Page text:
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The Direct Action plan - your questions answered.

What is the Direct Action plan?

The Direct Action plan is the government's plan to reduce CO2 emissions. It replaces Labor's carbon pricing mechanism. The government describes their plan as the cheapest, simplest and most effective option.

How did Labor's carbon pricing mechanism work?

Under Labor's carbon pricing mechanism, the country's biggest polluters paid for the amount of pollution they produced, giving them an incentive to reduce emissions. Compensation was then paid to taxpayers to help mitigate any price increases, such as the cost of electricity, being passed on, effectively making it cost neutral to everyone except the polluters. An ANU study found CO2 emissions fell by as much as 17 million tonnes in the first two years of carbon pricing.
As you can see, expensive, complex and ineffective.

Wasn't Labor's carbon pricing mechanism a carbon tax?

That's correct. Any from of government pricing that occurs under Labor is called a "tax". When the same thing happens under a Coalition government it is called a "levy".

How is the government's Direct Action plan better?

Three ways:

1. It's cheaper: The main feature of the direct action policy is the creation of an Emissions Reduction Fund, which will cost levy-payers a mere $3 billion over four years.

How is that cheaper?

The government will get back to you on that.

2. It's simpler: instead of charging big polluters, the government will fund businesses to either lower emissions or offset them. Emission reductions will be achieved through a range of measures such as capturing landfill gas and improving soil carbon.

How do you capture landfill gas or improve soil carbon?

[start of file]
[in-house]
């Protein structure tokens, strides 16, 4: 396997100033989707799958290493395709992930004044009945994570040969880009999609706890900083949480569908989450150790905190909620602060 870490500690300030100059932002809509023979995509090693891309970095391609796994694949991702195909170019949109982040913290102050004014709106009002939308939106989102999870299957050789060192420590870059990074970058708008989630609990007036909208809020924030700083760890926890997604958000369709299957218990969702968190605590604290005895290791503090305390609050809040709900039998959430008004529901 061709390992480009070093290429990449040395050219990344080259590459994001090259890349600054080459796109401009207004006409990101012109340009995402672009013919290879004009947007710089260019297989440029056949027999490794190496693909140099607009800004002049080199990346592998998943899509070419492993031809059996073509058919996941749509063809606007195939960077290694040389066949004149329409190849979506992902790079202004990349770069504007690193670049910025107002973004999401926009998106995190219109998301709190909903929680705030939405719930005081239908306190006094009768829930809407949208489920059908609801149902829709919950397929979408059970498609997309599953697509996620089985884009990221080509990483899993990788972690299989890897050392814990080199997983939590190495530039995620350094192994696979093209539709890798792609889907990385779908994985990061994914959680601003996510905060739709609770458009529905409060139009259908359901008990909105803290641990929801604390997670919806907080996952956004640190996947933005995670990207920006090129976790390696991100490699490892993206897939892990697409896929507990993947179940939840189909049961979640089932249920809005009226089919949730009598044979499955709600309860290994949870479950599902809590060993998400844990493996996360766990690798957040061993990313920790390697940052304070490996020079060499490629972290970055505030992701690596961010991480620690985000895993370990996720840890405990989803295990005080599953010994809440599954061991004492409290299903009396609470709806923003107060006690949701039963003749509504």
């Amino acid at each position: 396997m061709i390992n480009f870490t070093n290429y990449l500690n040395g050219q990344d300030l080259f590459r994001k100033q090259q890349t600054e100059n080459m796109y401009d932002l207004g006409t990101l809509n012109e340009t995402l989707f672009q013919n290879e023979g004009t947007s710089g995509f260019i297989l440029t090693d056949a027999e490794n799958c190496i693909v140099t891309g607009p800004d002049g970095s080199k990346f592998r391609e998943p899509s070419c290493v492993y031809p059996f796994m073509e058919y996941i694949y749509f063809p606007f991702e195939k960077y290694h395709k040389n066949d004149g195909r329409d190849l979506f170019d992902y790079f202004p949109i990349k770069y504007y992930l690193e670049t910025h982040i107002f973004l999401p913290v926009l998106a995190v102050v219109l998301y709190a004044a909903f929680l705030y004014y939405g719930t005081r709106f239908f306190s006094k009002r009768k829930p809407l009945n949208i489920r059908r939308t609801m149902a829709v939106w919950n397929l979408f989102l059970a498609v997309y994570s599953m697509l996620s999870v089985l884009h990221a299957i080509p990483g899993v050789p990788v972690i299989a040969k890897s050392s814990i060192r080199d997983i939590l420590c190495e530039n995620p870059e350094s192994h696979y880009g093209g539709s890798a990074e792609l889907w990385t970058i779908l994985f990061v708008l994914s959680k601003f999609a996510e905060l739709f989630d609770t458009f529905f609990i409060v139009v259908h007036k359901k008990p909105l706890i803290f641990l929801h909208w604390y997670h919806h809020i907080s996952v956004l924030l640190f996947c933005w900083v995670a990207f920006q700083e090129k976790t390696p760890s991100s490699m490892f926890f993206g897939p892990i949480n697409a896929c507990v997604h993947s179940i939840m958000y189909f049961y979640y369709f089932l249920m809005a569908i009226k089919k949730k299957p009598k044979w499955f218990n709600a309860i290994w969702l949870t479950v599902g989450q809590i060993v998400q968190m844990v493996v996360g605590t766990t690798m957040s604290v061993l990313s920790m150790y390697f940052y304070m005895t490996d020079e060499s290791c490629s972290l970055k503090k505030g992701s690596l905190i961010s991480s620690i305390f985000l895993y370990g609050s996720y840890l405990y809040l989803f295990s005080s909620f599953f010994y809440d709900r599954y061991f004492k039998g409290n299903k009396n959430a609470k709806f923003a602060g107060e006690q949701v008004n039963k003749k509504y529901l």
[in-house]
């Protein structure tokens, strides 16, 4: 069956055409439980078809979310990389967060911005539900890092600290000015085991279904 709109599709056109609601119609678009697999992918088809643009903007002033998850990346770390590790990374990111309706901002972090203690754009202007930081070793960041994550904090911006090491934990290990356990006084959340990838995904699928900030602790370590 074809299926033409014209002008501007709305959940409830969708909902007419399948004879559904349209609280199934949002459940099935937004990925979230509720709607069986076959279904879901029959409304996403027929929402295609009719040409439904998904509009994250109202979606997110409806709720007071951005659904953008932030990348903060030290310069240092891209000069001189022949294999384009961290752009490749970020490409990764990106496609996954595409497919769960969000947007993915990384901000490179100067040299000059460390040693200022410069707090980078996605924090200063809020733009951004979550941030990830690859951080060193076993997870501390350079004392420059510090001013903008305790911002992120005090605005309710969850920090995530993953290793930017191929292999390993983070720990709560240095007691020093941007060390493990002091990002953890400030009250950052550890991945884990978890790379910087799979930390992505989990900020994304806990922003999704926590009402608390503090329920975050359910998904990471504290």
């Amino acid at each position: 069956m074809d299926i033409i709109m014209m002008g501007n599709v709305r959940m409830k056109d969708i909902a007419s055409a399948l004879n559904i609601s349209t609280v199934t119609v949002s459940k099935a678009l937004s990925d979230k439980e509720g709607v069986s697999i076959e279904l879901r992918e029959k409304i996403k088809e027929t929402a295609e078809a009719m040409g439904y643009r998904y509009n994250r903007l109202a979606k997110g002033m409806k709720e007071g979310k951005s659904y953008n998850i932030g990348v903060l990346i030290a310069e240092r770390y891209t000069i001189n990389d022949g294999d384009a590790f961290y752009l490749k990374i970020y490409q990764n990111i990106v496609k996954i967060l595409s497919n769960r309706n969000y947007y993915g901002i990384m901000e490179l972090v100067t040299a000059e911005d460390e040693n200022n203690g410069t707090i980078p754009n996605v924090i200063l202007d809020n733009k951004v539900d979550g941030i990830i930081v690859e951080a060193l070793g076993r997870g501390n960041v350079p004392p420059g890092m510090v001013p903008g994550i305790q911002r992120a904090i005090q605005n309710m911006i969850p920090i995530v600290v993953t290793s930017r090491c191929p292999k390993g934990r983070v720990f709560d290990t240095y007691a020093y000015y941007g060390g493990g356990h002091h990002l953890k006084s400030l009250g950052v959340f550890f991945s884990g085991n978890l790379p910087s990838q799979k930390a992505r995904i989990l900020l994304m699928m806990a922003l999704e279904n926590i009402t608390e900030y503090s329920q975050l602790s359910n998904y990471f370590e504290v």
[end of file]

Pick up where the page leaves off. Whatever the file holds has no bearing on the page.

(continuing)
The government will get back to you on that.

The reduction estimates must be credible and verified.

What criteria will be used to determine credibility and how will they be verified?

The government will get back to you on that.

Businesses will need to submit tenders for projects that will either lower emissions or offset them. It will operate as a reverse auction, where businesses compete and undercut each other to win a contract and with it, the government's (ie our) money, which the government says will ensure a reduction of emissions for the best possible price.


That's one they can answer now: Because the reverse auction method mirrors the existing National Water Market, which conducts water buybacks to increase river flows.

Isn't that an obscenely expensive and complex scheme, completely lacking in transparency, which results in billions of dollars going to irrigators for little foreseeable environmental benefit?

The government will get back to you on that.

3. It's more effective: While carbon emissions from the electricity sector fell by 7.6% after the introduction of carbon pricing, they are now beginning to rise again, or at least they have been since the government got rid of carbon pricing, so clearly a more direct approach is necessary. The government is committed to reducing greenhouse gas emissions to 5% below 2000 levels by 2020, a target the independent Climate Change Authority described as "inadequate and not credible". The government acted directly on this assessment by axing the Climate Change Authority. The government have also axed the $10 billion green loans bank and given that money directly to the private sector. The Renewable Energy Target (RET), currently set at 20% by 2020, is looking like it will be directly reduced, solar panel rebates with now be directly capped at 100,000 rebates a year and $4 million dollars will go directly to the climate change denying "think tank", the Australian Consensus Centre.

So doesn't that mean the Direct Action plan is complete crap?

Bjorn Lomborg will get back to you on that.

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